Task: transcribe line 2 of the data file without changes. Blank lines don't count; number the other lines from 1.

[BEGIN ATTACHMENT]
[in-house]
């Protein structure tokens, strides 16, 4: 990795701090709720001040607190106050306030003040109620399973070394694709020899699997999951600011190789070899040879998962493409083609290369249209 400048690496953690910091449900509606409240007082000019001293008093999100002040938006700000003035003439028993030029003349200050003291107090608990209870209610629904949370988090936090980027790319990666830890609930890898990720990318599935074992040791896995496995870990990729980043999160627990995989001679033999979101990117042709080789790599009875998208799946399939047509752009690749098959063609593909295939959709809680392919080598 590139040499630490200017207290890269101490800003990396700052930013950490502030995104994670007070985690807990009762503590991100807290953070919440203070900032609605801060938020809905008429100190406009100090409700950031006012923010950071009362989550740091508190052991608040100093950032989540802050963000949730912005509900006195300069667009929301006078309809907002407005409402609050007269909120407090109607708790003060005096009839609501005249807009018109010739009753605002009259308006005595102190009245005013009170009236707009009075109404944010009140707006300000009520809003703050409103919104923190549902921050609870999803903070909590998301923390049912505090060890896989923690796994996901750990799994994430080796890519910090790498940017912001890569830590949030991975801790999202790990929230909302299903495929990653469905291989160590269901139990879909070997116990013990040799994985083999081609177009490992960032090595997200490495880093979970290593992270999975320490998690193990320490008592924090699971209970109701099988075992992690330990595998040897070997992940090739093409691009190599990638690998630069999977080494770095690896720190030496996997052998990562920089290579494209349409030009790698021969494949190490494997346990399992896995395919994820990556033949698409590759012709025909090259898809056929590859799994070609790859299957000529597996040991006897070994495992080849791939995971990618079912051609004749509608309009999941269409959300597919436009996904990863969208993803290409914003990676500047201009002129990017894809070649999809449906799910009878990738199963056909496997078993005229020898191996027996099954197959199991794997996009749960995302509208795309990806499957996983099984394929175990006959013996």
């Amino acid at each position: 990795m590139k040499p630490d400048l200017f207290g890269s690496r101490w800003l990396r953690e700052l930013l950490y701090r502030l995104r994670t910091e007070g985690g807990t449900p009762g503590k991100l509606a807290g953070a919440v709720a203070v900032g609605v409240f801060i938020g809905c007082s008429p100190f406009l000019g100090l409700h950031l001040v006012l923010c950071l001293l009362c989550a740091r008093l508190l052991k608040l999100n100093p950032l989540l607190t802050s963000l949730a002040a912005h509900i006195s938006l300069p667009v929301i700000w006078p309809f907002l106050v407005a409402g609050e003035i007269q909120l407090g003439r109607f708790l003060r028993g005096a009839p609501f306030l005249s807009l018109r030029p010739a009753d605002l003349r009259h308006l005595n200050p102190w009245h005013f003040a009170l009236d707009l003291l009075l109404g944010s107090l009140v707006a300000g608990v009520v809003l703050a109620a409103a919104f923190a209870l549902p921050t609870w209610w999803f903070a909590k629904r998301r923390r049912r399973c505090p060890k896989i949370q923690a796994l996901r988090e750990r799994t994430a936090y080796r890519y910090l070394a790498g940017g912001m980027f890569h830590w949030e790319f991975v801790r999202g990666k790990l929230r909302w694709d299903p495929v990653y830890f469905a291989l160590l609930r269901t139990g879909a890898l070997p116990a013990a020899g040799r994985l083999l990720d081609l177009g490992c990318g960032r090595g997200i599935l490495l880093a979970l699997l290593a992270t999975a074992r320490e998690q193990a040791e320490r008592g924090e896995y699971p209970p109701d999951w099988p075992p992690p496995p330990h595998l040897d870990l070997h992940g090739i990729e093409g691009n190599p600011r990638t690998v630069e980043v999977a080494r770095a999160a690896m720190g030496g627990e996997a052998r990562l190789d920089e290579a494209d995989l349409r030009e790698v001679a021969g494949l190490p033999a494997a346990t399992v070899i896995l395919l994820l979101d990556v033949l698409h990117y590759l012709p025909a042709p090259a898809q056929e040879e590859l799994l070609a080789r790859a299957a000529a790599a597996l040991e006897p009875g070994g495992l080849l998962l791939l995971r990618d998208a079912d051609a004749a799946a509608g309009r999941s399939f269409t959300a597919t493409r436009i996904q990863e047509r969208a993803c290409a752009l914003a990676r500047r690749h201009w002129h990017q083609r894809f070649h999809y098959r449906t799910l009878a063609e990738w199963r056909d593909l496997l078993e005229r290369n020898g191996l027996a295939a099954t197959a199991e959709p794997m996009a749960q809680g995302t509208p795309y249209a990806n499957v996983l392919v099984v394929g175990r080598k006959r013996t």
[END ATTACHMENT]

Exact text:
């Protein structure tokens, strides 16, 4: 990795701090709720001040607190106050306030003040109620399973070394694709020899699997999951600011190789070899040879998962493409083609290369249209 400048690496953690910091449900509606409240007082000019001293008093999100002040938006700000003035003439028993030029003349200050003291107090608990209870209610629904949370988090936090980027790319990666830890609930890898990720990318599935074992040791896995496995870990990729980043999160627990995989001679033999979101990117042709080789790599009875998208799946399939047509752009690749098959063609593909295939959709809680392919080598 590139040499630490200017207290890269101490800003990396700052930013950490502030995104994670007070985690807990009762503590991100807290953070919440203070900032609605801060938020809905008429100190406009100090409700950031006012923010950071009362989550740091508190052991608040100093950032989540802050963000949730912005509900006195300069667009929301006078309809907002407005409402609050007269909120407090109607708790003060005096009839609501005249807009018109010739009753605002009259308006005595102190009245005013009170009236707009009075109404944010009140707006300000009520809003703050409103919104923190549902921050609870999803903070909590998301923390049912505090060890896989923690796994996901750990799994994430080796890519910090790498940017912001890569830590949030991975801790999202790990929230909302299903495929990653469905291989160590269901139990879909070997116990013990040799994985083999081609177009490992960032090595997200490495880093979970290593992270999975320490998690193990320490008592924090699971209970109701099988075992992690330990595998040897070997992940090739093409691009190599990638690998630069999977080494770095690896720190030496996997052998990562920089290579494209349409030009790698021969494949190490494997346990399992896995395919994820990556033949698409590759012709025909090259898809056929590859799994070609790859299957000529597996040991006897070994495992080849791939995971990618079912051609004749509608309009999941269409959300597919436009996904990863969208993803290409914003990676500047201009002129990017894809070649999809449906799910009878990738199963056909496997078993005229020898191996027996099954197959199991794997996009749960995302509208795309990806499957996983099984394929175990006959013996």